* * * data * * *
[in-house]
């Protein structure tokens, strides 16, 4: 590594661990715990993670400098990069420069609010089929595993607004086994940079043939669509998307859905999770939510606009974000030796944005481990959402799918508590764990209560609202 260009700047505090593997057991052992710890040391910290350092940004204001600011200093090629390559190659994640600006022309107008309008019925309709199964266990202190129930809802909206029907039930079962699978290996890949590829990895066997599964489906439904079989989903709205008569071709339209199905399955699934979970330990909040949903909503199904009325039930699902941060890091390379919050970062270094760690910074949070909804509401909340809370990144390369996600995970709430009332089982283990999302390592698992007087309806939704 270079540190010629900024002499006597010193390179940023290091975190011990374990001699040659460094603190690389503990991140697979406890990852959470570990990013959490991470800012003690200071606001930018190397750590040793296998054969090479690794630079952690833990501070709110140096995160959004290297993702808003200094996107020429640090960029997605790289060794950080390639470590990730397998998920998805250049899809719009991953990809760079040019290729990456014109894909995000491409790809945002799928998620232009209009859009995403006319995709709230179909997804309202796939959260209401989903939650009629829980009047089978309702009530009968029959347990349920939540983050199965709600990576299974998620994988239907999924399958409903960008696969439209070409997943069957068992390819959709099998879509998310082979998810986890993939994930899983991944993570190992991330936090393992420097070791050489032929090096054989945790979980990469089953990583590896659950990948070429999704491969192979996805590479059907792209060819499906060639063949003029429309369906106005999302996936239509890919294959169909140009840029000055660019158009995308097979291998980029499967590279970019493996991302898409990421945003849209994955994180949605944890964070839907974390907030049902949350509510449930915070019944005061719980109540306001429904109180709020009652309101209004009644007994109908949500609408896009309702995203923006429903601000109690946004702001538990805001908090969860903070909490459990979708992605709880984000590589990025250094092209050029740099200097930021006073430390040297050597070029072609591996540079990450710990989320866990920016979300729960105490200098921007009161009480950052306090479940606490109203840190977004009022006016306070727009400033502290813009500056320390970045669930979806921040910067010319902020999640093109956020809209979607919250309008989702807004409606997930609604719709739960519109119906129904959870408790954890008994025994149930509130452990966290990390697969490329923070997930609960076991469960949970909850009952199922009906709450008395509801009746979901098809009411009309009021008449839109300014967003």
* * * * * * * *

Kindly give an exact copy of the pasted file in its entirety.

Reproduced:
[in-house]
């Protein structure tokens, strides 16, 4: 590594661990715990993670400098990069420069609010089929595993607004086994940079043939669509998307859905999770939510606009974000030796944005481990959402799918508590764990209560609202 260009700047505090593997057991052992710890040391910290350092940004204001600011200093090629390559190659994640600006022309107008309008019925309709199964266990202190129930809802909206029907039930079962699978290996890949590829990895066997599964489906439904079989989903709205008569071709339209199905399955699934979970330990909040949903909503199904009325039930699902941060890091390379919050970062270094760690910074949070909804509401909340809370990144390369996600995970709430009332089982283990999302390592698992007087309806939704 270079540190010629900024002499006597010193390179940023290091975190011990374990001699040659460094603190690389503990991140697979406890990852959470570990990013959490991470800012003690200071606001930018190397750590040793296998054969090479690794630079952690833990501070709110140096995160959004290297993702808003200094996107020429640090960029997605790289060794950080390639470590990730397998998920998805250049899809719009991953990809760079040019290729990456014109894909995000491409790809945002799928998620232009209009859009995403006319995709709230179909997804309202796939959260209401989903939650009629829980009047089978309702009530009968029959347990349920939540983050199965709600990576299974998620994988239907999924399958409903960008696969439209070409997943069957068992390819959709099998879509998310082979998810986890993939994930899983991944993570190992991330936090393992420097070791050489032929090096054989945790979980990469089953990583590896659950990948070429999704491969192979996805590479059907792209060819499906060639063949003029429309369906106005999302996936239509890919294959169909140009840029000055660019158009995308097979291998980029499967590279970019493996991302898409990421945003849209994955994180949605944890964070839907974390907030049902949350509510449930915070019944005061719980109540306001429904109180709020009652309101209004009644007994109908949500609408896009309702995203923006429903601000109690946004702001538990805001908090969860903070909490459990979708992605709880984000590589990025250094092209050029740099200097930021006073430390040297050597070029072609591996540079990450710990989320866990920016979300729960105490200098921007009161009480950052306090479940606490109203840190977004009022006016306070727009400033502290813009500056320390970045669930979806921040910067010319902020999640093109956020809209979607919250309008989702807004409606997930609604719709739960519109119906129904959870408790954890008994025994149930509130452990966290990390697969490329923070997930609960076991469960949970909850009952199922009906709450008395509801009746979901098809009411009309009021008449839109300014967003």